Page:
In the wake of Lehman Brothers’ failure in 2008, the meaning of “stress test” changed. The worst global financial and economic crisis in the last 80 years created a confidence gap that forced regulators and institutions into simulating worst-case scenarios.
In two big waves, 2009 for USA and 2010 for Europe, the majority of the global financial system was tested to the top. This stressed the risk managers more than the portfolios.
Now that stress test fever is back, what have we learned that can help us get through? In a series of posts, I will discuss how to be prepared for stress tests, what the market learned and how to apply those lessons to the day-by-day rigors of risk management.
The first lesson is: Don’t panic. Stress tests are inevitable, so relax and enjoy! We know regulators will demand these on a regular basis, so create a proper framework for testing your portfolios.
Build a simulation environment, your very own Stress Testing Lab, with the proper software tools and data sets. There are several types of tests that can be applied to a specific portfolio, the most important for risk managers being the credit risk stress tests that reflect potential losses from defaults on loans, including consumer loans and corporate loans. Stress tests for credit risk examine the impact of rising loan defaults, or non-performing loans, on bank profit and capital.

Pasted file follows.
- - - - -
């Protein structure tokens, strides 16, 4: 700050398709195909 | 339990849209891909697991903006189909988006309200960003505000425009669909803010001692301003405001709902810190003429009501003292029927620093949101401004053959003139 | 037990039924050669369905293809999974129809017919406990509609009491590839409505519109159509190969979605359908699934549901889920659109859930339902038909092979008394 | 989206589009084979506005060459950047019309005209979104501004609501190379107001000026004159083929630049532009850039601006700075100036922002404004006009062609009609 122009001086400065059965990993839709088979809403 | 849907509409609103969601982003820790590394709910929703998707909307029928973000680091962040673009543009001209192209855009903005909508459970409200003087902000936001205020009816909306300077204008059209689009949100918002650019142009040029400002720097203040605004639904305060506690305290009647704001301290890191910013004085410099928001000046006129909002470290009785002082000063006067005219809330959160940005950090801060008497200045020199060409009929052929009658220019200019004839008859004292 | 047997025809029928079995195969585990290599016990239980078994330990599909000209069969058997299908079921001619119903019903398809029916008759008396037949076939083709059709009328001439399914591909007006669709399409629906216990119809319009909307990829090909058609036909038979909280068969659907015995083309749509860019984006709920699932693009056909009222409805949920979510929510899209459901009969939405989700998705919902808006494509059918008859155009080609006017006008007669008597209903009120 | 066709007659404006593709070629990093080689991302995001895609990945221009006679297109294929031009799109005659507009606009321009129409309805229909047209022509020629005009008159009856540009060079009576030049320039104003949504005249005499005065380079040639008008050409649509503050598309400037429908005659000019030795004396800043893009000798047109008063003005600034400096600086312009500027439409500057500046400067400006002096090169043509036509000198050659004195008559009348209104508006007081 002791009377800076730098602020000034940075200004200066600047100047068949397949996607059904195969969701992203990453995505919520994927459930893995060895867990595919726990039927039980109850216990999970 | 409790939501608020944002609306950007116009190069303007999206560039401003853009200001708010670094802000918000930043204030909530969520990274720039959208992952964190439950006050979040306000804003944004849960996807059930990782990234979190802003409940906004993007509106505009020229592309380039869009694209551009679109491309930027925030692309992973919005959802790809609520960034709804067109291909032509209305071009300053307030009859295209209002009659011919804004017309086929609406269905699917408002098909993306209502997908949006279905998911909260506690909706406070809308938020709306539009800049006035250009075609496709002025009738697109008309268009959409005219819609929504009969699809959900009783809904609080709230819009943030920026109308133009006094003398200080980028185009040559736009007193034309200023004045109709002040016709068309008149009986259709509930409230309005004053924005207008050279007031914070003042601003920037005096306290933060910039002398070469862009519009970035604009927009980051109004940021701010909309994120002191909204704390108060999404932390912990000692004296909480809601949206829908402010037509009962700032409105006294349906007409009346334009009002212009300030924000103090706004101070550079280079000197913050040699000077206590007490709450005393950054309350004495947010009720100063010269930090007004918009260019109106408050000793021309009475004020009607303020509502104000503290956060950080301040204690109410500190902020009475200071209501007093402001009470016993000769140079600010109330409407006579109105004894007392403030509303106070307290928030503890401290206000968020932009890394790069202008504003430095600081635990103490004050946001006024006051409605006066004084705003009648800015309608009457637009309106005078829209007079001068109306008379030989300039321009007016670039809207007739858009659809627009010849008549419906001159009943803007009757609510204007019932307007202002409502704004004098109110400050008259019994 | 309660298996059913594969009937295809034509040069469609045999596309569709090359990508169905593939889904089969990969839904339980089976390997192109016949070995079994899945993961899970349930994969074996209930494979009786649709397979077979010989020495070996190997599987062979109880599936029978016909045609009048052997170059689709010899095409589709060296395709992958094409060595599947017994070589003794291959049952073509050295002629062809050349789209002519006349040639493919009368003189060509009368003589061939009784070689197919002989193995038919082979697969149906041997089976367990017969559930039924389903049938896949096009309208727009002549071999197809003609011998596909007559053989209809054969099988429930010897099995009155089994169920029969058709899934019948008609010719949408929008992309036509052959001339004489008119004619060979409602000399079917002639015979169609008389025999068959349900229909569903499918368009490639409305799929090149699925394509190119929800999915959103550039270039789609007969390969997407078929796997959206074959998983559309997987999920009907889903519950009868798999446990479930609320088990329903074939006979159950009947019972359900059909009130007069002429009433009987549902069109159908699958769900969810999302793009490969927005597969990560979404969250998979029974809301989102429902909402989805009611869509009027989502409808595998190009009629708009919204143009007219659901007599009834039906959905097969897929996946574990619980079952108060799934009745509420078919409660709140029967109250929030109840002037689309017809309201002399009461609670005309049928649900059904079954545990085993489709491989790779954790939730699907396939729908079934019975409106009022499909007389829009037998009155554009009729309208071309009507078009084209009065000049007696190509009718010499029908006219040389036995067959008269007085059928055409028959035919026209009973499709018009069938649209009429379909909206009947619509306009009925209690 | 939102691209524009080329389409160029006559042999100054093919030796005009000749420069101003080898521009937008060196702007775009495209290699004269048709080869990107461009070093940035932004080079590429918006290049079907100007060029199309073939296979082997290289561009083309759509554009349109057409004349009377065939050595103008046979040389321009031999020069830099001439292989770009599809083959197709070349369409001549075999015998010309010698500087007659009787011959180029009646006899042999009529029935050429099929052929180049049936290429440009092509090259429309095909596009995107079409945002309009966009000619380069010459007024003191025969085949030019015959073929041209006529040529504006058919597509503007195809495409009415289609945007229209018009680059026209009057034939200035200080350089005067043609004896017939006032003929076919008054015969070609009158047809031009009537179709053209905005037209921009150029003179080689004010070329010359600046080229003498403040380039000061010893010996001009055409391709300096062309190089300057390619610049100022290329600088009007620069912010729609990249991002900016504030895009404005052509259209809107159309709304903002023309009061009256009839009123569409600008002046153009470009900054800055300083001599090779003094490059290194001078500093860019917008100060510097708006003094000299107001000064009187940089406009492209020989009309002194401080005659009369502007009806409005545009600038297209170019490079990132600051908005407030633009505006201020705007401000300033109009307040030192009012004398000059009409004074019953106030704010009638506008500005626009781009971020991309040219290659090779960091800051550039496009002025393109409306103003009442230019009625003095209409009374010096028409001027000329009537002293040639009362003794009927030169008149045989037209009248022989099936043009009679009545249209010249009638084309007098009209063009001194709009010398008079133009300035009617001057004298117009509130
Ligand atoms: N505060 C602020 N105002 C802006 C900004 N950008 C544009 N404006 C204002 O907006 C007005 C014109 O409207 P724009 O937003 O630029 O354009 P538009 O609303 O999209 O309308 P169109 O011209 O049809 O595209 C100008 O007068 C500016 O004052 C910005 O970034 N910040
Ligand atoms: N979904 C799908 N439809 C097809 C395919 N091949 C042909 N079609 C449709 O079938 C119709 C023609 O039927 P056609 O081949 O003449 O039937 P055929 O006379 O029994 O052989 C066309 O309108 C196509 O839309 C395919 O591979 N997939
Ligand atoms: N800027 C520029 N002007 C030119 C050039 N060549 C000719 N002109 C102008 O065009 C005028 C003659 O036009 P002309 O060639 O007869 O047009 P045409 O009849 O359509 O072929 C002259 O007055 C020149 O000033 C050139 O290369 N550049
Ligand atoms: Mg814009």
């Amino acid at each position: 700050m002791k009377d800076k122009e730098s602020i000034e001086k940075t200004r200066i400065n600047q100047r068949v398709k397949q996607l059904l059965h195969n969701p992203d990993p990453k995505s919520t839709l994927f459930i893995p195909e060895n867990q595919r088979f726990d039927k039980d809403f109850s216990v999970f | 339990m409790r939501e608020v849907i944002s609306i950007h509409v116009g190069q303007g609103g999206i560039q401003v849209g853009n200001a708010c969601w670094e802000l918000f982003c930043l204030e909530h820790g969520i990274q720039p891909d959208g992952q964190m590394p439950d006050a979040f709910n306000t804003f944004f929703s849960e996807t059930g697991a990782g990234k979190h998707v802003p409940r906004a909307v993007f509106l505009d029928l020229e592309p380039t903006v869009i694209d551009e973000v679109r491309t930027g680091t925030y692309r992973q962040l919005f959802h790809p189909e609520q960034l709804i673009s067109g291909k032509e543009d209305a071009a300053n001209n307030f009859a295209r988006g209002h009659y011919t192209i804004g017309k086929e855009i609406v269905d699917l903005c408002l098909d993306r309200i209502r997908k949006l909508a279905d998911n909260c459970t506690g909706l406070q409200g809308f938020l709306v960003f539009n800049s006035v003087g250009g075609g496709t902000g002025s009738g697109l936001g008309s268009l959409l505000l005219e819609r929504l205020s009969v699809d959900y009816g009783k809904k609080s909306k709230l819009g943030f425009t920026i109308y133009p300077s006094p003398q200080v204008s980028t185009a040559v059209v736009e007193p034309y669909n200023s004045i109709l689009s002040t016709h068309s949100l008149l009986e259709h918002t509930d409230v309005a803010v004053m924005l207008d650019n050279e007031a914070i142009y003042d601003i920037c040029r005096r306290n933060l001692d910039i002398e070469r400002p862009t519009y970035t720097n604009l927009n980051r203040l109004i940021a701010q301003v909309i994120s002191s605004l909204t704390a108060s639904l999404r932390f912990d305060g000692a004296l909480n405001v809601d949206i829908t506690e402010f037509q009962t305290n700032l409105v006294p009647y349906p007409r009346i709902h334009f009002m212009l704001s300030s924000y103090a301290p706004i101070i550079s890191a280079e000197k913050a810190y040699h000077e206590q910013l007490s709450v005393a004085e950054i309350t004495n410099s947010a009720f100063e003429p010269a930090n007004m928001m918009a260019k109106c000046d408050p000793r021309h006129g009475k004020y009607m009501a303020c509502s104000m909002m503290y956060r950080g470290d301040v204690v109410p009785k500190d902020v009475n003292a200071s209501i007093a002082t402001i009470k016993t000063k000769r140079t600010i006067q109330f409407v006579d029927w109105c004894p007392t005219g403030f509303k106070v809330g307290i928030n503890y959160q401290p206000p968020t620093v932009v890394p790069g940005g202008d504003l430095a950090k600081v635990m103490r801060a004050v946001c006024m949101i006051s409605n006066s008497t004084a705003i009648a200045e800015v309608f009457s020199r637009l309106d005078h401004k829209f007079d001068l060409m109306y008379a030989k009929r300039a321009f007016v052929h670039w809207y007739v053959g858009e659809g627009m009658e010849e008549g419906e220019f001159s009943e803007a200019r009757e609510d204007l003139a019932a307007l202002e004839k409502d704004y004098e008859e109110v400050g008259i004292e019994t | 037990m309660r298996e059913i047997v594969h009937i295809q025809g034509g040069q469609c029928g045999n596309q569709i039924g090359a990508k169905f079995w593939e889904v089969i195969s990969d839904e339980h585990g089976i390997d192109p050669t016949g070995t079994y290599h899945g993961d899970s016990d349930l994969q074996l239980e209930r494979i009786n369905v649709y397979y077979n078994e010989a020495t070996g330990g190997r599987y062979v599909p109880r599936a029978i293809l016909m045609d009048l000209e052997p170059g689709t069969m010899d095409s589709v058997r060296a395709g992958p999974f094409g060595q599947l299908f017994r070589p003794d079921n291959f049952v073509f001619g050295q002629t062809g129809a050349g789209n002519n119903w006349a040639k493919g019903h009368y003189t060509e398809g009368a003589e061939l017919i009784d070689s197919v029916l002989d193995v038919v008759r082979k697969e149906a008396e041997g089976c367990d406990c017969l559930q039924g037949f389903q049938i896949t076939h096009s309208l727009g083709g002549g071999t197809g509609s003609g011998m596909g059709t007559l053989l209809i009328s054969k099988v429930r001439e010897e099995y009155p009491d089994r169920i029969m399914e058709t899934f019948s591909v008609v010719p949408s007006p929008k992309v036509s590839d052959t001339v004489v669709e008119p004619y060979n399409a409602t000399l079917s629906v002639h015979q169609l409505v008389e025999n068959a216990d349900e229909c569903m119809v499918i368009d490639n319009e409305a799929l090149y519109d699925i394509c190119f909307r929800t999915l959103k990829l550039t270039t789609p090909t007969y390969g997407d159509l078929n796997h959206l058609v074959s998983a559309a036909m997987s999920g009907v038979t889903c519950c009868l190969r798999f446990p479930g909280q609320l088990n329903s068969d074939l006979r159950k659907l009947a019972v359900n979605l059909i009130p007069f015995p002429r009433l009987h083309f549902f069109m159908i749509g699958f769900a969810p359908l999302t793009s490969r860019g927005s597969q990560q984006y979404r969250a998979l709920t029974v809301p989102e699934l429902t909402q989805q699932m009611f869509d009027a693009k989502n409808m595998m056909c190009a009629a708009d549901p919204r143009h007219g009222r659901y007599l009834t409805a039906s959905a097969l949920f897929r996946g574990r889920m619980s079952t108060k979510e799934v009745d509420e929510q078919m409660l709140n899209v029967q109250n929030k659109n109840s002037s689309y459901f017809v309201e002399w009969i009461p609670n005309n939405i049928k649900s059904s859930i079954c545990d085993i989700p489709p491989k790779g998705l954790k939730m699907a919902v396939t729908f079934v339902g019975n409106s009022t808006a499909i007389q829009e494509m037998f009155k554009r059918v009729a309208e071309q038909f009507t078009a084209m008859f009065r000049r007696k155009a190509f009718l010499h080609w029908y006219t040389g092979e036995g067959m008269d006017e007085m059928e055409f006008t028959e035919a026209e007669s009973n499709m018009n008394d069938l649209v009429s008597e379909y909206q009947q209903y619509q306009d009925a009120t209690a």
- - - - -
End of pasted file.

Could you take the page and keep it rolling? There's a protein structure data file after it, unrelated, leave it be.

In simple terms: It's a what-if analysis on how changes in exchange rates, interest rates, housing prices, unemployment, GDP growth and other variables affects the value of the assets in a bank’s portfolio, as well as its profits and capital. Complexity can vary, ranging from simple sensitivity tests to complex stress tests that assess the impact of a severe macroeconomic stress event on measures like earnings and economic capital.
Your Stress Test Lab should include a statistically valid sample of the portfolio (if not all your data), and decision engines, such as FICO DMP, that will simulate the effects of the proposed scenarios in your strategy, as well as analytical models and policies to define the future capital needed and the expected return on that capital. Such a tool must have a framework that includes statistical capabilities to evaluate impacts and perform simulations, a decision engine to run the test itself, and a comprehensive reporting tool to help describe the results for expert evaluation and create the final executive dashboard. And, of course, the framework must include a case manager to facilitate expert intervention in the whole stress test process.
Fortunately, user-friendly new technologies are available for your Stress Test Lab, such as the FICO Decision Management Platform. It is an elegant way to prepare you for the regulators’ demands. And also to reduce your own stress!
In the next post, let’s discuss what methodologies can be applied to the Stress Lab Testing.